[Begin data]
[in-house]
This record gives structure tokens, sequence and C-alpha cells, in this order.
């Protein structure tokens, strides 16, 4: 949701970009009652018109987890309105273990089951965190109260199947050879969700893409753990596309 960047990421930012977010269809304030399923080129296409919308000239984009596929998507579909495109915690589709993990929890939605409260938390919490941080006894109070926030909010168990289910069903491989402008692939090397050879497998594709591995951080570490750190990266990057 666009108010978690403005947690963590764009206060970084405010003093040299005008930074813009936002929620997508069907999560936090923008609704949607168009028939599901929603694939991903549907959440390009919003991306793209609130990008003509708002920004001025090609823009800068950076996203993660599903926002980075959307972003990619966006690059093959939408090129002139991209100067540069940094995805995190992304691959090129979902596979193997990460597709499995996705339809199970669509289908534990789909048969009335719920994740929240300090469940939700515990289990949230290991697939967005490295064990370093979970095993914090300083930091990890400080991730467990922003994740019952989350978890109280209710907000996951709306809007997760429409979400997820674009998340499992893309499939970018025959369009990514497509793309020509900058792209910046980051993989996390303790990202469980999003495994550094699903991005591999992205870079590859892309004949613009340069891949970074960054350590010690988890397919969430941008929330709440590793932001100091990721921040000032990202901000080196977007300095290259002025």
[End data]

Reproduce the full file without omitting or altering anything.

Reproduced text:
[in-house]
This record gives structure tokens, sequence and C-alpha cells, in this order.
């Protein structure tokens, strides 16, 4: 949701970009009652018109987890309105273990089951965190109260199947050879969700893409753990596309 960047990421930012977010269809304030399923080129296409919308000239984009596929998507579909495109915690589709993990929890939605409260938390919490941080006894109070926030909010168990289910069903491989402008692939090397050879497998594709591995951080570490750190990266990057 666009108010978690403005947690963590764009206060970084405010003093040299005008930074813009936002929620997508069907999560936090923008609704949607168009028939599901929603694939991903549907959440390009919003991306793209609130990008003509708002920004001025090609823009800068950076996203993660599903926002980075959307972003990619966006690059093959939408090129002139991209100067540069940094995805995190992304691959090129979902596979193997990460597709499995996705339809199970669509289908534990789909048969009335719920994740929240300090469940939700515990289990949230290991697939967005490295064990370093979970095993914090300083930091990890400080991730467990922003994740019952989350978890109280209710907000996951709306809007997760429409979400997820674009998340499992893309499939970018025959369009990514497509793309020509900058792209910046980051993989996390303790990202469980999003495994550094699903991005591999992205870079590859892309004949613009340069891949970074960054350590010690988890397919969430941008929330709440590793932001100091990721921040000032990202901000080196977007300095290259002025």